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PRESS RELEASE


Oil Debt Blowout Will ‘Get a Lot Worse Before It Gets Better’ for Wall Street

March 4, 2016 (EIRNS)—American Banker’s March 4 article on the Wall Street banks’ energy losses begins, “It’s going to get a lot worse before it gets better for the industry’s oil lenders."

The American Bankers Association publication reports that the spikes in oil company bankruptcies are nothing yet:

"Cash-strapped oil companies have begun drawing down their revolving lines of credit, according to industry analysts. And that is a sign that a wave of energy-related bankruptcies is on the horizon.... They are drawing down credit with the goal of stockpiling extra cash, experts said. Reorganizing under Chapter 11 can be expensive, and having liquidity on hand can give a company a leg up in the process. Oil companies ‘are trying to fund the bankruptcy.”’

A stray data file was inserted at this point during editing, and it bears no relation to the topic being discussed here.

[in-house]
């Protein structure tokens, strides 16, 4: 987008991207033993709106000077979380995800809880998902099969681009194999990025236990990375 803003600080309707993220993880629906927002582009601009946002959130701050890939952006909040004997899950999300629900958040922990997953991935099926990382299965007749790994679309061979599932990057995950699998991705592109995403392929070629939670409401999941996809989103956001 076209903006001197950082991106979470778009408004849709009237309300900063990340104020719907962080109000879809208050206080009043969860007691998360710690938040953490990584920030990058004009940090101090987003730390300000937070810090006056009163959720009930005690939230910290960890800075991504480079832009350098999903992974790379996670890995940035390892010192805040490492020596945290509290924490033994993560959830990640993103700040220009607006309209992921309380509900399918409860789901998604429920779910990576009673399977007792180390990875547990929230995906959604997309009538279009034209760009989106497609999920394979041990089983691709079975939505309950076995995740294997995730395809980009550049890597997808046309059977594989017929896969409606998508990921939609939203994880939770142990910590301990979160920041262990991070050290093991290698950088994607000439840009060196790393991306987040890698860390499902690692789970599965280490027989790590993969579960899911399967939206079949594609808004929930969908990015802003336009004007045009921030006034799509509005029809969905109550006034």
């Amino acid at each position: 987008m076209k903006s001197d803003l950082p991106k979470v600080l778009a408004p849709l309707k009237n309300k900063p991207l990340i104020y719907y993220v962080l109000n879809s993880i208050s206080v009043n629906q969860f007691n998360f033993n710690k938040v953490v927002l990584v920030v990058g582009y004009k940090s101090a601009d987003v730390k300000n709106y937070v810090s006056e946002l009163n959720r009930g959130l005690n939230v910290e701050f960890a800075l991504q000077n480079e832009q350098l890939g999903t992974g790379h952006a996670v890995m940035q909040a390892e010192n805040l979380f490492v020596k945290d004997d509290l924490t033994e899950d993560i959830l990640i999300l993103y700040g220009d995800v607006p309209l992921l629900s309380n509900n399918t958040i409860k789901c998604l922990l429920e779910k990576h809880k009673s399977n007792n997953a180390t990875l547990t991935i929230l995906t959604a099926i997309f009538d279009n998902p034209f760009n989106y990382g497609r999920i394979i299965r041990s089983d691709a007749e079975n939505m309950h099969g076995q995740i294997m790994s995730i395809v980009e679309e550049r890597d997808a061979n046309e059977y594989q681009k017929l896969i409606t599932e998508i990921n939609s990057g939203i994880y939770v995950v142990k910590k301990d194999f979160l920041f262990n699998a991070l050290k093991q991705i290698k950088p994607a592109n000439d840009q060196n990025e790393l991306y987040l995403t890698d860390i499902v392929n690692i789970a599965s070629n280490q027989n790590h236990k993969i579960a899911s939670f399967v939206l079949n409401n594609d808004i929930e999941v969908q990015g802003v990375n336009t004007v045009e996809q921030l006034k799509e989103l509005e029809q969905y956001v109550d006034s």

The publication adds that the Wall Street banks seem in denial on the shale debt blowout. JPMorgan Chase, to give just one example of several they cite, has extended $44 billion in credit lines to energy companies, but has funded only $14 billion of that. They quote an arrogant JPM Chase CEO Jamie Dimon: "‘They are not going to pull it down,’ Dimon said. ‘They don’t need it.’" Other big bank CEOs make the same claim, but clearly American Banker thinks they will be proven foolish.

JPMorgan Chase does have a report out about why it now anticipates $3-4 billion in losses in “energy” in the first six months of 2016. ”Default activity increased notably in February," the report says,

"as eight companies defaulted totaling $9.3bn in high-yield bonds and leveraged loans. This month’s activity marked the highest number of defaults since nine companies defaulted in August 2009."

Further, the bank acknowledges,

"Recovery rates in 2016 are extremely low. For high-yield bonds, the recovery rate YTD is 10.3% [i.e., only 10.3% of the defaulted debt has been recovered by liquidating the companies’ capital assets—ed.] which is well below the 25-year annual average of 41.4%. Final recovery rates in 2015 for [all] high-yield bonds were 25.2%, compared with recoveries of 48.1%, 52.7%, 53.2%, 48.6%, and 41.0% in full-years 2014, 2013, 2012, 2011, and 2010, respectively.... As for loans, recovery rates for first-lien loans thus far in 2016 are 24.5%, compared with their 18-year annual average of 67.2%."

These wholesale debt losses by Wall Street refer to "high-yield" or "junk" debt generally, not merely to shale or "energy" debt.